The Pleasures of Spring Homeschooling
February is over, and home educators (in the northern hemisphere at least) breathe a collective sigh of relief. In my first years of home educating, I’d never heard the term “February-itis.” I didn’t know that the slump I was experiencing was a recognized homeschool condition and that many home educators, like me, considered throwing in the towel in February. Now that I’ve weathered many Februaries as a home educator, I acknowledge my own grumpiness and try to look after myself a little better and embrace a little bit of joy in each of these 28 (29!) days. I know that, come March, spring will be on its way, along with all of the things I look forward to about the warmer, brighter months.
This winter was particularly dreary. A too-mild December meant that it rained most of the month. For days on end it seemed that the sun never rose. Winds of over 60mph kept us indoors, and we’ve all been going a little stir crazy. I don’t think my feet have been properly warm since August.
For our family, spring is when we emerge from hibernation. It’s as though we rub our bleary eyes, stretch our arms to the sky and yawn. In the lengthening evenings we look out the windows and wonderingly remark that “it’s still light outside!” When we rise in the morning, dawn is already peeking around the edges of the curtains, inviting us to gaze open-mouthed at the scarlet sunrise.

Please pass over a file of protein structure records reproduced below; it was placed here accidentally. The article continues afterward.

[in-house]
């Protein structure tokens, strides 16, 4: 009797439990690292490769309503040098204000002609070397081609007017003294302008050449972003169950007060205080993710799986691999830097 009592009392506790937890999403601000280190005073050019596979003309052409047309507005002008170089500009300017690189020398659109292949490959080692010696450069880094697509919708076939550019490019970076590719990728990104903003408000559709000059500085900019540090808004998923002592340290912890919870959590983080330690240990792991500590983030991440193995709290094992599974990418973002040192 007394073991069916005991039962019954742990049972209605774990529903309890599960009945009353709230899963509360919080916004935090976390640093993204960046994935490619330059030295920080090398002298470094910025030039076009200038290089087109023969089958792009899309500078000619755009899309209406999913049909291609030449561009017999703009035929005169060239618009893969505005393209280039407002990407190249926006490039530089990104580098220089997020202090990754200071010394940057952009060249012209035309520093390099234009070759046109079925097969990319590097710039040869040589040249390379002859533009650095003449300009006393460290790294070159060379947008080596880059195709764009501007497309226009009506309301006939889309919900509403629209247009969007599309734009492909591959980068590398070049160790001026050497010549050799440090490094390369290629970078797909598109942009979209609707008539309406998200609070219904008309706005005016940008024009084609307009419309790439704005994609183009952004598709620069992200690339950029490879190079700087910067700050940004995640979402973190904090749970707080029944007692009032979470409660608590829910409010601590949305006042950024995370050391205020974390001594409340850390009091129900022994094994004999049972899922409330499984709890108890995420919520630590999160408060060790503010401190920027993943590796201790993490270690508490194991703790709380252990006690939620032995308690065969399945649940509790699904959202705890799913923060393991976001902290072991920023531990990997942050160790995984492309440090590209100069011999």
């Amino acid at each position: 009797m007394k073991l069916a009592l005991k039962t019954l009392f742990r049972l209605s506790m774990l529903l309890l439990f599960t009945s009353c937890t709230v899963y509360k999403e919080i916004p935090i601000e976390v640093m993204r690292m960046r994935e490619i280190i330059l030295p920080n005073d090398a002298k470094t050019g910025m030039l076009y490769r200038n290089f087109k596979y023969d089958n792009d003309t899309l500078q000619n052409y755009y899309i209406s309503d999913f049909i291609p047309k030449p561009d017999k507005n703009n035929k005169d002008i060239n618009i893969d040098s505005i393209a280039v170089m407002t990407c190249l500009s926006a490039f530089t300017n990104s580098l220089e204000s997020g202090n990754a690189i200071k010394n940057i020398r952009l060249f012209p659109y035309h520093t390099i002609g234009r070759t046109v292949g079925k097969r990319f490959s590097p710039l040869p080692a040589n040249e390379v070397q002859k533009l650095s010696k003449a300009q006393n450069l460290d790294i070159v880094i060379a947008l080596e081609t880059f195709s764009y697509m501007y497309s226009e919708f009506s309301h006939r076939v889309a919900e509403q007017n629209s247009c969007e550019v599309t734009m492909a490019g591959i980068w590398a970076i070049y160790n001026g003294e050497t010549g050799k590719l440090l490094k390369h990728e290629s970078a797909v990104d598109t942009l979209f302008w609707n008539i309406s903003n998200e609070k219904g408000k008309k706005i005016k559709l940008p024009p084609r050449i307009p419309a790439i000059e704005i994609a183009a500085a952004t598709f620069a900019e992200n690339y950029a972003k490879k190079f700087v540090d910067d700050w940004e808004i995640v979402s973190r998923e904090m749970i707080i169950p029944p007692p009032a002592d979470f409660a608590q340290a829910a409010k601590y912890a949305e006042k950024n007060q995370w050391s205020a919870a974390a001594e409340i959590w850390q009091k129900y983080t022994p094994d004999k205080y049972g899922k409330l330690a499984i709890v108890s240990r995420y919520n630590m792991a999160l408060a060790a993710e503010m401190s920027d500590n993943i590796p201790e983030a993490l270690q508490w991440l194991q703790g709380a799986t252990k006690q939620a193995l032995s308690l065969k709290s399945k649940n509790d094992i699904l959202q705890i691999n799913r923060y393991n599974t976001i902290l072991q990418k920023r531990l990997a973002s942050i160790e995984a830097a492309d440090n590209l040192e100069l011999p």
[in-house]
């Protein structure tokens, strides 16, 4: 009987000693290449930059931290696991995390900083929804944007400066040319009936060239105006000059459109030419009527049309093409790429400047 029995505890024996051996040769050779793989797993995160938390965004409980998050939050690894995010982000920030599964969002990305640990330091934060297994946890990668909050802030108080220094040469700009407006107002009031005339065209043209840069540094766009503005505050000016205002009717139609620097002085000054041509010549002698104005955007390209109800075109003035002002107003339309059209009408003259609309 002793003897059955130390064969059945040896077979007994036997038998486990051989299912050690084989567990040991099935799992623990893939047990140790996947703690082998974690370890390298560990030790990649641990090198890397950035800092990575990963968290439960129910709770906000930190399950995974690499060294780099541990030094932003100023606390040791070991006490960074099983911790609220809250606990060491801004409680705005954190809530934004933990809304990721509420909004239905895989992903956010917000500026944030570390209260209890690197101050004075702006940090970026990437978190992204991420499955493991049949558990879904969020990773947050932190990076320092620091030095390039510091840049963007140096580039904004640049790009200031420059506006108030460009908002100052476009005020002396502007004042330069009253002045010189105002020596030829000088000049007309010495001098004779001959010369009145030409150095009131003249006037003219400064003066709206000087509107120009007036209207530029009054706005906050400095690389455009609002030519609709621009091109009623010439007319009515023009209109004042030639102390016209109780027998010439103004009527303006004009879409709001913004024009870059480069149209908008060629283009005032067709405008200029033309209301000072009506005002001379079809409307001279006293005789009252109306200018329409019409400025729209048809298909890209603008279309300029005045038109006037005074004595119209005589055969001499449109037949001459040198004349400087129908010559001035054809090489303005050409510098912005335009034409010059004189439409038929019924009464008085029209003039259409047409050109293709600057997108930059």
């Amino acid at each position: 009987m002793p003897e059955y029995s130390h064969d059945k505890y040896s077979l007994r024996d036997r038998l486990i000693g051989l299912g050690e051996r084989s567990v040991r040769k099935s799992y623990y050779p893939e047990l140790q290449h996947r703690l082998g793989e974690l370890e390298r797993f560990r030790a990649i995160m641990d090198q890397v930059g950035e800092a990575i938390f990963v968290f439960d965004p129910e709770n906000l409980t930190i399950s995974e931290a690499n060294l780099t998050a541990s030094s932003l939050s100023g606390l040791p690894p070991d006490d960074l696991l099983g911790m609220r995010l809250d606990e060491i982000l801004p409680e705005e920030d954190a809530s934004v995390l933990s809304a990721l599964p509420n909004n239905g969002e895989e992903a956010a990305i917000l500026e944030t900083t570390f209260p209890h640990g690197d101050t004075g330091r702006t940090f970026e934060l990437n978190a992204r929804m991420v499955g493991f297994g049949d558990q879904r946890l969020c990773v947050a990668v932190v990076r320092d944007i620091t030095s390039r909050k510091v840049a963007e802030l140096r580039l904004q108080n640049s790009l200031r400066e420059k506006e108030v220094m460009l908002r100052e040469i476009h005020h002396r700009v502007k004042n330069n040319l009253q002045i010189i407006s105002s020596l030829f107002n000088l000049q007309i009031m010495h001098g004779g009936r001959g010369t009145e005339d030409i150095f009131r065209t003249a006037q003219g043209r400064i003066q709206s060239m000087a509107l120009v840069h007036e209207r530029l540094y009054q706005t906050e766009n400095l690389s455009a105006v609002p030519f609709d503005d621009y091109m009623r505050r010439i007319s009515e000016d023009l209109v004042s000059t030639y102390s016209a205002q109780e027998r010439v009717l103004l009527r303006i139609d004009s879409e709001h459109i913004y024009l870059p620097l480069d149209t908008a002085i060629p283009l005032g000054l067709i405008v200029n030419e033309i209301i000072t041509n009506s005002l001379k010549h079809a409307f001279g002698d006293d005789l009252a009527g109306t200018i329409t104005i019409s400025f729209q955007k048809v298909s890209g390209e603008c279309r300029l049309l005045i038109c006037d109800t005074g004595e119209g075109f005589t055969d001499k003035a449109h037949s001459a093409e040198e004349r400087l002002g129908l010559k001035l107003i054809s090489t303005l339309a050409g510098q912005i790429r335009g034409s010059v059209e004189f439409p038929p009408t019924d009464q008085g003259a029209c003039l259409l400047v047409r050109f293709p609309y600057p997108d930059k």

My insect-loving son’s pupae tank, in which all of his metamorphosing caterpillars sleep and transform, has been in the cold garage all winter. Now it’s time to bring it indoors, to begin misting them daily with water so they know it’s time to wake up and emerge as the beautiful moths and butterflies they will become. We’ve just hauled his moth trap out of the shed and brushed it of spider’s webs and woodlice. Soon he’ll start running his black light in earnest, checking it every morning (sometimes at 5 a.m.! Send coffee!). He’ll note what he’s caught and release the tiny, fragile creatures after marveling over the patterns and colors of their wings. Already he’s found frogspawn in the pond, watched nesting birds gathering fluff and twigs for their nests, and helped us cut back the dead growth in the garden, ready for shoots to emerge.
The days are longer, which means more opportunities to enjoy the outdoors, play in the tree house or even just feel the sun on my head when I hang the washing out on the line. In this cold Northern European country, we shout about every blooming daffodil, every new green shoot we find. Each clue that spring is on its way is a discovery to be celebrated.
I’ve started clearing out the house too, my half-hearted tip of the hat to spring-cleaning. I’ve gotten rid of 17 years worth of hoarded/collected magazines, bags and bags of baby clothes from the attic, and I’m side-eying my cupboards because it’s time to give to charity everything I don’t wear, which is, let’s face it, most of what I own. I’ve got ideas for a fabric-stash-busting quilt, and I’m about to finish a blanket I’ve been crocheting for months.
March feels like a new beginning. There’s a freshness, a newness about the start of spring that lights a little fire in my heart and lends a twinkle to my eyes. I think, at long last, my toes might be thawing.